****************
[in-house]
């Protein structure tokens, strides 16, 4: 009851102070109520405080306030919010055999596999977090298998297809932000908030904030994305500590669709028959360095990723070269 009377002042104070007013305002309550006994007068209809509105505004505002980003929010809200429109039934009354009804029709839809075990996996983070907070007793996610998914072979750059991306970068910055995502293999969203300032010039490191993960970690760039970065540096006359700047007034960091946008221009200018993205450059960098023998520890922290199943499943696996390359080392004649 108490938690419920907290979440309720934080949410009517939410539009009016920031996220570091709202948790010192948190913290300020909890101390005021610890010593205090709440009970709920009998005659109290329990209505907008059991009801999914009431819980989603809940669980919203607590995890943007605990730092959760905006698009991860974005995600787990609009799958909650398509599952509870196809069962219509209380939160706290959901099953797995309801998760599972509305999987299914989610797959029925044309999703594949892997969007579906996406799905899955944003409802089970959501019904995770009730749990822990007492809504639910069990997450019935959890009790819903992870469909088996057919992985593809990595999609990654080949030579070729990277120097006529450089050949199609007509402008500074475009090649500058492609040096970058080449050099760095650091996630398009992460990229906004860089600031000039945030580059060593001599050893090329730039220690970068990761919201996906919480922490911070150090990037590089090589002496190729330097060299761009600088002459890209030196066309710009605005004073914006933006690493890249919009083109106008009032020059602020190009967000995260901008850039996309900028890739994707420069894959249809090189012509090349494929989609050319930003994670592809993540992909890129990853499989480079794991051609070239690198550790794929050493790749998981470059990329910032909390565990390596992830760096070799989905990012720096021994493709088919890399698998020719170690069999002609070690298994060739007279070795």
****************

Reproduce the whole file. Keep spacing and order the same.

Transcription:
[in-house]
């Protein structure tokens, strides 16, 4: 009851102070109520405080306030919010055999596999977090298998297809932000908030904030994305500590669709028959360095990723070269 009377002042104070007013305002309550006994007068209809509105505004505002980003929010809200429109039934009354009804029709839809075990996996983070907070007793996610998914072979750059991306970068910055995502293999969203300032010039490191993960970690760039970065540096006359700047007034960091946008221009200018993205450059960098023998520890922290199943499943696996390359080392004649 108490938690419920907290979440309720934080949410009517939410539009009016920031996220570091709202948790010192948190913290300020909890101390005021610890010593205090709440009970709920009998005659109290329990209505907008059991009801999914009431819980989603809940669980919203607590995890943007605990730092959760905006698009991860974005995600787990609009799958909650398509599952509870196809069962219509209380939160706290959901099953797995309801998760599972509305999987299914989610797959029925044309999703594949892997969007579906996406799905899955944003409802089970959501019904995770009730749990822990007492809504639910069990997450019935959890009790819903992870469909088996057919992985593809990595999609990654080949030579070729990277120097006529450089050949199609007509402008500074475009090649500058492609040096970058080449050099760095650091996630398009992460990229906004860089600031000039945030580059060593001599050893090329730039220690970068990761919201996906919480922490911070150090990037590089090589002496190729330097060299761009600088002459890209030196066309710009605005004073914006933006690493890249919009083109106008009032020059602020190009967000995260901008850039996309900028890739994707420069894959249809090189012509090349494929989609050319930003994670592809993540992909890129990853499989480079794991051609070239690198550790794929050493790749998981470059990329910032909390565990390596992830760096070799989905990012720096021994493709088919890399698998020719170690069999002609070690298994060739007279070795």